Now with the assumptions above, the EVs’ aggregator knows how long the EV will stay for charging and it could manage all the charge and discharge strategies. At one time period, there are three types of EVs that the aggregator may deal with: accessing time is(1)so short that EV cannot be fully charged;(2)enough for discharging all the energy left and then charging until the battery is full;(3)others.

Actually the accessing time is not the only variable which decides the types. SOC decides the time of discharging all the energy in EV’s battery which indirectly judges whether accessing time is enough or not.

All the energy stored in EVs’ batteries at time is calculated by where is the energy of all the EVs at time ; is the serial number of EVs; and are the capacity and SOC of EV . The value of represents the state of the EV. If the EV is connected with the grid at time , equals 1 otherwise 0. The unit of all the capacity variables is kWh in this paper.

However, not all the in (2) can be discharged for PLS. is used to replace and represent the energy which can be used. So (2) is changed into

The different types of EV batteries have different ability to provide energy at time for load shifting. This part of energy is defined as the capacity of EVs. Actually, most of the batteries have not been used up when accessing the grid, so the capacity can be large.

##### 2.1. Type One

If the time left is even not enough for charging the required SOC, there is no time for discharging. In this situation, the EV customer only wants to stay for a short time and then leave for another place. He hopes his car can get some energy supply at the same time. The aggregator will arrange the charging plan during all the accessing time and this EV totally becomes a load rather than energy storage. So the capacity of these EVs should be zero.

The relationship between the important time points is shown in Figure 1.

At this situation, it is defined that if , where is the charging power of EV. The unit of all the charging and discharging power is kW in accordance with the unit of capacity. As expressed above, time parameters represent different time points. So the unit of the difference between two is h.

##### 2.2. Type Two

This situation arises when there is adequate time for discharging all and then charging back. It mainly happens when people go back home and have no plan to go out for the night. In fact, most of the car users belong to this situation and their EVs constitute a large quantity of energy storage. These EVs’ batteries are extremely useful for load shifting as they can be dispatched in a flexible manner. As soon as these EVs are plugged in, they can be used for load shifting and all the energy left is available. The aggregator only has to consider how to manage the energy at the peak load time. If the aggregator releases the EVs’ energy too early then the energy will not be arranged at the most urgent time and the peak load will still exist. These batteries may experience several charge and discharge progress during the accessing time. But for time , all the energy left in the battery is the maximum energy which can be released.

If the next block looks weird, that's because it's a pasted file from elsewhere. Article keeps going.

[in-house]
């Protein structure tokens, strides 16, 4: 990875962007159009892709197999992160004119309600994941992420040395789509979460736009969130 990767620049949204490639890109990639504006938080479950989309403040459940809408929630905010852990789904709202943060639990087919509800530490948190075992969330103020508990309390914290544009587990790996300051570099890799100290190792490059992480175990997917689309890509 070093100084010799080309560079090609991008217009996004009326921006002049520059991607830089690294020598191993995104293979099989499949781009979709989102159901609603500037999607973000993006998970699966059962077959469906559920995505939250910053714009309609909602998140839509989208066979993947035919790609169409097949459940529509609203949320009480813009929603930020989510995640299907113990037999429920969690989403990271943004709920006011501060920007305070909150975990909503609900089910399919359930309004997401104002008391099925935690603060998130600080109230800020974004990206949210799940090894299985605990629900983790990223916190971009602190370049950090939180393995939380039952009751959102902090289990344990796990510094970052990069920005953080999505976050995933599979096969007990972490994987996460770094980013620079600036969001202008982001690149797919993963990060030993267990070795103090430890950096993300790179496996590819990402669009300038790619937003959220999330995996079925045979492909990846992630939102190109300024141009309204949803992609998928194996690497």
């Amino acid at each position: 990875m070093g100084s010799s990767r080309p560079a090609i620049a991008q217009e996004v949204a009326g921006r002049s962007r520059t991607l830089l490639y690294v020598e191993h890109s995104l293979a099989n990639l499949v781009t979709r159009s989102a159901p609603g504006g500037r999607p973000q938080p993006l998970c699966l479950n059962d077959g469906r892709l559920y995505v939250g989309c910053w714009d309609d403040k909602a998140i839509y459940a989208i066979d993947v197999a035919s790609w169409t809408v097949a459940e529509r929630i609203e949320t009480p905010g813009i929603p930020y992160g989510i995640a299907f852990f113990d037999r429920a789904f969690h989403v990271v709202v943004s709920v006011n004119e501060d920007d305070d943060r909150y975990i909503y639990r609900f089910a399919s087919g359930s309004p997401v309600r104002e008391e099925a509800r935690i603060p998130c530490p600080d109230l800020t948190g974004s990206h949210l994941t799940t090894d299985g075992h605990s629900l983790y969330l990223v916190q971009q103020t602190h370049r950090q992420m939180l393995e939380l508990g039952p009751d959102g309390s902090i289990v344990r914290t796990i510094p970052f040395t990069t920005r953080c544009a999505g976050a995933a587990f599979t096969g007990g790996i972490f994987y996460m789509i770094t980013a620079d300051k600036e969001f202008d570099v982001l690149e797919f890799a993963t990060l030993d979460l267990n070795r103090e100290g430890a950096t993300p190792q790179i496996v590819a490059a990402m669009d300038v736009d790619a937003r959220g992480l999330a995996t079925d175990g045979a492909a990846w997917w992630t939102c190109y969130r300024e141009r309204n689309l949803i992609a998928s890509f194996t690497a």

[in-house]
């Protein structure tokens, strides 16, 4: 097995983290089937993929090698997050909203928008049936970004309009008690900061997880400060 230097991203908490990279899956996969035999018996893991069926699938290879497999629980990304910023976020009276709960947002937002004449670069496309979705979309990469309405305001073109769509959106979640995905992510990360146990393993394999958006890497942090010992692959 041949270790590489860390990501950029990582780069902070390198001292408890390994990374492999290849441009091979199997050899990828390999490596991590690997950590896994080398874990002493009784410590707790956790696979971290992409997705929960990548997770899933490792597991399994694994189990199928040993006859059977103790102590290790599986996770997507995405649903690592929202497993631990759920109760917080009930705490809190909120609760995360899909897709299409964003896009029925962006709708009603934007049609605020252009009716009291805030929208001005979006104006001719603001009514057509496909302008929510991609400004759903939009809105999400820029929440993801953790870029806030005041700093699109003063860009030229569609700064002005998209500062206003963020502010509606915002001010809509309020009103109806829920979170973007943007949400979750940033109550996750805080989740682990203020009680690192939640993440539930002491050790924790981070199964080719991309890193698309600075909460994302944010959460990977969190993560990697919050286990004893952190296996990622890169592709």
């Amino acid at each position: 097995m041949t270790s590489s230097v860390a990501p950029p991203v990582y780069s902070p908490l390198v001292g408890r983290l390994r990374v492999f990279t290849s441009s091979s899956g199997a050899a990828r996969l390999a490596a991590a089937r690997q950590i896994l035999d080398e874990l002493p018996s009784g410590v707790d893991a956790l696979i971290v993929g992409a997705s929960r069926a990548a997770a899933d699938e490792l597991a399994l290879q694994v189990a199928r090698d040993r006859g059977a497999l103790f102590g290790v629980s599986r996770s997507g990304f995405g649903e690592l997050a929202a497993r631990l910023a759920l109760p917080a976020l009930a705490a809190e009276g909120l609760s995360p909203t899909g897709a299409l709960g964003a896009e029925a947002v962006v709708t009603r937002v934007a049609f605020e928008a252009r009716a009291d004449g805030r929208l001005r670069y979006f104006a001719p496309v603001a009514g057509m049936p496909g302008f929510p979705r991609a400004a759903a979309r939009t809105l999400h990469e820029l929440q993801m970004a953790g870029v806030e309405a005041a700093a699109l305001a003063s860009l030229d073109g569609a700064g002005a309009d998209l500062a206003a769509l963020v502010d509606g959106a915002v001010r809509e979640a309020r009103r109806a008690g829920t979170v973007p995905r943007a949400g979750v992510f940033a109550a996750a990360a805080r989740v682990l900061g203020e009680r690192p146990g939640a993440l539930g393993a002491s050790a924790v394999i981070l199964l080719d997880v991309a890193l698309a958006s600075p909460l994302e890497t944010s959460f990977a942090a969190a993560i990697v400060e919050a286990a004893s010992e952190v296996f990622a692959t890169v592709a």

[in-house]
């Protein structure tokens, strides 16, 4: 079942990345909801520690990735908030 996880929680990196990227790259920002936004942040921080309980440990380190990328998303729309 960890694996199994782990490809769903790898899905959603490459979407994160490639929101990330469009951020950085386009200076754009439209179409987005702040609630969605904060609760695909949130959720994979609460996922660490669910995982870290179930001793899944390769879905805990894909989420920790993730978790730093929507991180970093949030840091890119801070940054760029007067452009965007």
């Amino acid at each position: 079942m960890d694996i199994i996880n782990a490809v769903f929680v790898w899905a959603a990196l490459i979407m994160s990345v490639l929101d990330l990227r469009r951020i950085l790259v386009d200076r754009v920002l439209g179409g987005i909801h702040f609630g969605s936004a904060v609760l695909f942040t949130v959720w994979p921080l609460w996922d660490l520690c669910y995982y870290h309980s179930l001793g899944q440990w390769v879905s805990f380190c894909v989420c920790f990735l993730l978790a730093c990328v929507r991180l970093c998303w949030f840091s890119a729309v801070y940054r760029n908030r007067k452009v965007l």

So, if where is the discharging power of EV (Figure 2).

##### 2.3. Type Three

In this situation, charging behavior of the EV from to is known and do not affect the behavior after time . The progress can be described as where is the charging or discharging power of EV. When EV is charging, it equals ; when EV is discharging, it equals ; it also can be zero when EV is neither charging nor discharging. However, the value of is also known according to charge behavior between and (Figure 3).

At , the capacity that can be used for PLS is the energy that can be discharged continuously. But after the discharge progress, the battery must be charged till full before the leaving time. In this situation, is defined to represent the time when discharging must be stopped and charging must be started.

So, from to , where is the power of discharging. And at the same time, the formula is established as follows:

Then from , it should be always in the charging mode in order to fulfill the user’s request:

From (9), the value of is also related to . Obviously, the bigger is, the earlier will be. Accordingly, will be smaller. It means that the grid guarantees that the batteries are always fully charged at the time when the customers plan to use the vehicles. And in this way discharge of EVs will be more acceptable. Actually, low depth charge and discharge can prolong the life of the batteries. So EVs should not be always fully charged.

With (6)~(9), and can be solved:

In (10) and (11), all the variables are known at . It is feasible to evaluate the capacity and at .

Thus, (4), (5), (10), and (11) constitute the whole model of capacity.

#### 3. Capacity Evaluation and Results Analysis

##### 3.1. Data Illustration

References [18, 19] provide us a sample of different users’ charging habits of EVs, such as accessing time. These habits are summarized in a probabilistic way which can be simulated based on the method of Monte Carlo. In the following study, our simulation is completely based on them and the computer software MATLAB is used to help us solve the complicated question.

Assume that all the EVs are the same and the charging and discharging power are, respectively, 5 kW and 4 kW in consideration of energy loss. And the capacity of every battery is 35 kWh.

##### 3.2. Scenario Description